But, PLG, let's look on the bright side. Sure Mulcair led the NDP to a loss of 51-seats but remember, the 44 seats he won still constitutes your party's second best result ever. It's one seat better than Broadbent's performance in 1988. See, there's your silver lining! Now, let's turn that frown upside down.

Anonymous said...

@PLG represents what is odious about the NDP.

Mulcair, for all his faults is a decent politician. He stood up to Charest in Quebec and refused to give public land to private interests.

Those that though that the Orange Crush was some kind of "percé" should really get their heads examined. As I had written at the time, the Orange Crush was nothing more than a protest vote to get rid of Harper. This time again, the Red Tide is the same kind of push.

I can only hope that Trudeau's handlers will not get the best of him,

The Mound of Sound said...

@ Anon. PLG is a good guy in my books. He's just bummed out at the NDP collapse and that's understandable. He and I find that we agree on far more things than those on which we differ.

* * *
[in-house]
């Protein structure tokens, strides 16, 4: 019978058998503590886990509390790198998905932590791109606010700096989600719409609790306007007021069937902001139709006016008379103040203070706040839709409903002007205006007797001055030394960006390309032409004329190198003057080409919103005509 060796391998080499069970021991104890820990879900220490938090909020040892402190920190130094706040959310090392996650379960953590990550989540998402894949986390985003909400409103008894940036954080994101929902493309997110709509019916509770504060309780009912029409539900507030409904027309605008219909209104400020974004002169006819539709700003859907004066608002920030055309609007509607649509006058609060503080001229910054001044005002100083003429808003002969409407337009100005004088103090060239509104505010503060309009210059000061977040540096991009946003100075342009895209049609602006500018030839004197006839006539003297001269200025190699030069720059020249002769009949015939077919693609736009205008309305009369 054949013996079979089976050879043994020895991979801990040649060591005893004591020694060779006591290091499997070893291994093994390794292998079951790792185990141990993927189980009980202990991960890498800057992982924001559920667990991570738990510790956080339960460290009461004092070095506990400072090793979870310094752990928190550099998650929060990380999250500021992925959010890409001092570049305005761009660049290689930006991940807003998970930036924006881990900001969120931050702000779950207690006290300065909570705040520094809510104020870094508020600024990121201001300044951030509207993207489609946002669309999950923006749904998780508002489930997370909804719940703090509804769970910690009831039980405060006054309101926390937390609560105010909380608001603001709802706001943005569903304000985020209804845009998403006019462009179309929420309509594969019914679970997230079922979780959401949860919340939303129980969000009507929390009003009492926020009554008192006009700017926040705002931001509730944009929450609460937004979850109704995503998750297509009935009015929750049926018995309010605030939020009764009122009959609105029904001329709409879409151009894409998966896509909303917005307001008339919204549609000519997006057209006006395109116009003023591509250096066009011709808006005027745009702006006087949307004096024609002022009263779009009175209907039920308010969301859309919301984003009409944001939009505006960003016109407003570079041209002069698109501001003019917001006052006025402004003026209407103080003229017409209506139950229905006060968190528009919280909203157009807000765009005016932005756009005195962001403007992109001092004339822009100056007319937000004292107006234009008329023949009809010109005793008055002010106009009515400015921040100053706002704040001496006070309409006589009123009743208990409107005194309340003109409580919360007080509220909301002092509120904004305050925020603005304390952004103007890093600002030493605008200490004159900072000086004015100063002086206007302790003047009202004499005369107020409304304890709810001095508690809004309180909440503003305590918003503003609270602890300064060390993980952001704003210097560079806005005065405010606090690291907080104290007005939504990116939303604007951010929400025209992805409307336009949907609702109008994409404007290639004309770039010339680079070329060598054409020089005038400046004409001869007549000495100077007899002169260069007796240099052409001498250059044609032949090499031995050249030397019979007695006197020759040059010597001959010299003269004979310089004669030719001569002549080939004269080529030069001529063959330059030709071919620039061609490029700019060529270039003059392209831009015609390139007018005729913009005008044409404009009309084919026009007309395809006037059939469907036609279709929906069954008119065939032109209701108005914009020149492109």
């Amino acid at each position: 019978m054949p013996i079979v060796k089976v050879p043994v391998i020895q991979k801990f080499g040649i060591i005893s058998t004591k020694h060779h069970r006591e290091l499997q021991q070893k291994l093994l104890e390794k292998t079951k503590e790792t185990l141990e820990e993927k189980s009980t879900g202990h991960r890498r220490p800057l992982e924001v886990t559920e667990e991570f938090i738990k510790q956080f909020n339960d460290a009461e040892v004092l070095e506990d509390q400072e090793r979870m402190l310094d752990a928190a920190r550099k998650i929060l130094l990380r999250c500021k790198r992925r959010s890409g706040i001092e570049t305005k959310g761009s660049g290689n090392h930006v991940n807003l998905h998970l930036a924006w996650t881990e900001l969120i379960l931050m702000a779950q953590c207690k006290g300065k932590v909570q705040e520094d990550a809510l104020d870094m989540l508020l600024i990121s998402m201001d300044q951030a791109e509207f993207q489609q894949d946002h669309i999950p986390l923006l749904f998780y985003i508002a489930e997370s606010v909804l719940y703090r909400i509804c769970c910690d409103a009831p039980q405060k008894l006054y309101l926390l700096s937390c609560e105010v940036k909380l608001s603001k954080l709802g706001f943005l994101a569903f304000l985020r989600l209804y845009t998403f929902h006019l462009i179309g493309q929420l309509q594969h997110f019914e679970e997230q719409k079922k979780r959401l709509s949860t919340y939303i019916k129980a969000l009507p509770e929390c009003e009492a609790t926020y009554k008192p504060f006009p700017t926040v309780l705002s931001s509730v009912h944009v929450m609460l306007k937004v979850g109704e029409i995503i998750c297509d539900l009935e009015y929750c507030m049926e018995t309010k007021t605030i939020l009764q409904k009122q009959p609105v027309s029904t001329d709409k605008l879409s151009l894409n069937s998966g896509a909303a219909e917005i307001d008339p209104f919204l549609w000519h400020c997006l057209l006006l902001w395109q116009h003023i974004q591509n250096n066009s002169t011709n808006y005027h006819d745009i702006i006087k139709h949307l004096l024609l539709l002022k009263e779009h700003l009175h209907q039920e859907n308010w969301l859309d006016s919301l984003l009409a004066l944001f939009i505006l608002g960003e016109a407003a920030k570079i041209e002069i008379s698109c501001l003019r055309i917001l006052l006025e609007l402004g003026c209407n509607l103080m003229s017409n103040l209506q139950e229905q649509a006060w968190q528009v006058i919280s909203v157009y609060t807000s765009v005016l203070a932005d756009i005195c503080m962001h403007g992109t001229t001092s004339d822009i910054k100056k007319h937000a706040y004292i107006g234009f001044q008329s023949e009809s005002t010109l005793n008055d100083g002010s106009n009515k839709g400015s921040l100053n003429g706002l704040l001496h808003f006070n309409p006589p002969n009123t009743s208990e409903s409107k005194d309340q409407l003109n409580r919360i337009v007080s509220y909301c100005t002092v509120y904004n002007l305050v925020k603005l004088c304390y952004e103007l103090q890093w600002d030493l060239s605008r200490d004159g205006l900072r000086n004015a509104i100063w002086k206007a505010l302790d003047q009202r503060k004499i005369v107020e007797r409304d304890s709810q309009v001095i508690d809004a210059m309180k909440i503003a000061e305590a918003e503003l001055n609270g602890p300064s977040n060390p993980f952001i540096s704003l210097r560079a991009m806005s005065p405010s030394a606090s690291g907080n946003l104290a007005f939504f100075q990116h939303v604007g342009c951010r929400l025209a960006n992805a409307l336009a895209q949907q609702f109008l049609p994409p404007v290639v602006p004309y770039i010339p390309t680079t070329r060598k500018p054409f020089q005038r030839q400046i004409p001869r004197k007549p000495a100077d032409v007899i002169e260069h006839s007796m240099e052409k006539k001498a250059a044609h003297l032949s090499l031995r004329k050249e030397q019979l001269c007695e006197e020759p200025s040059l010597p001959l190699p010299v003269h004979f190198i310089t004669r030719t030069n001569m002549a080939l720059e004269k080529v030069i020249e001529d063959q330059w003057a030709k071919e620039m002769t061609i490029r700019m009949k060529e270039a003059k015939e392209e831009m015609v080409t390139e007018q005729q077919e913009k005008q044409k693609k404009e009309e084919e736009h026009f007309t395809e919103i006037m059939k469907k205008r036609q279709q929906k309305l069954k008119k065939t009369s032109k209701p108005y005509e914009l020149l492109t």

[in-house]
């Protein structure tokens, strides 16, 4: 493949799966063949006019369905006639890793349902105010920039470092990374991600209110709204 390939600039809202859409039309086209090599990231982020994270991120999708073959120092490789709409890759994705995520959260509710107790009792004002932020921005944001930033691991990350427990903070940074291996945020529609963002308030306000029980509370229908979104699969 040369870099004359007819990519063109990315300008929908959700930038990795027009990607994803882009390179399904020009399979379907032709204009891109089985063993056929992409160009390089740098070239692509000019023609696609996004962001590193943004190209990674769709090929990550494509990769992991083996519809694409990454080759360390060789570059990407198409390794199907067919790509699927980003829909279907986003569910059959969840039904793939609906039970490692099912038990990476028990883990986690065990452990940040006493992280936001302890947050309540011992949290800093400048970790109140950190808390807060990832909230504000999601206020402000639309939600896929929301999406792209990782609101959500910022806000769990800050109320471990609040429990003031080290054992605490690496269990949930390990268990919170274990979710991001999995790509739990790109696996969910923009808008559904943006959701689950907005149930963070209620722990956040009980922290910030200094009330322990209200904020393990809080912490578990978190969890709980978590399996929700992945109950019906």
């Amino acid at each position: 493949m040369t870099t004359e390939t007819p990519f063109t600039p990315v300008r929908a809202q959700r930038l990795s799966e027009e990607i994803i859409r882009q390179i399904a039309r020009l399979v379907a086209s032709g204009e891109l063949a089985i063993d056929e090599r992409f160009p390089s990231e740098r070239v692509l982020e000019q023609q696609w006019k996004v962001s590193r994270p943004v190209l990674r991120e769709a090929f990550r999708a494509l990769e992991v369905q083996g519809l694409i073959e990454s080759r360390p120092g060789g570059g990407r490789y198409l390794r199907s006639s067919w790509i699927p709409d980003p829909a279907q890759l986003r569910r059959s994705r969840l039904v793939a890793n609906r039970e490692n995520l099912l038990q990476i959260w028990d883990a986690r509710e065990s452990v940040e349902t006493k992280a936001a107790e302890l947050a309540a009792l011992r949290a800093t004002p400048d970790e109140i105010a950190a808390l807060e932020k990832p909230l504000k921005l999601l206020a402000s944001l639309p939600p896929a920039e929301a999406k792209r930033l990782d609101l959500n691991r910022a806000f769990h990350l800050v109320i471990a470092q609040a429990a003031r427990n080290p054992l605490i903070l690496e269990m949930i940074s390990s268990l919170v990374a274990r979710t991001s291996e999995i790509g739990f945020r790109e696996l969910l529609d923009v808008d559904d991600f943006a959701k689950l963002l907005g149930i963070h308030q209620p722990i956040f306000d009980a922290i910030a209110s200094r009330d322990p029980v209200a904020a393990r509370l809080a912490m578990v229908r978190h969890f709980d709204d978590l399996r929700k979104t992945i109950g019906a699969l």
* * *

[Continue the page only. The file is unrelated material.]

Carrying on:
Dana said...

How long has PLG been reading this blog? What an arrogant shite.

Bill said...

Ya wrote: "The public was too stupid, the opponents were dishonest, their guy was maligned, yada, yada, yada."

The world is full of people who can't/won't fit in:

-- candidates who malign voters
-- voters who don't vote
-- elected (minority) MPs who won't compromise

They all need to play the cards that they're dealt.

The Mound of Sound said...

Good luck with fixing that, Bill. I couldn't begin to do it.

Anonymous said...

Mulcair's a loser. Losers know how to run losing campaigns.
Hopefully, Dippers finally begin to turf these third-wayers out, but I'm not getting my hopes up. They've infected the party since 1995, after all.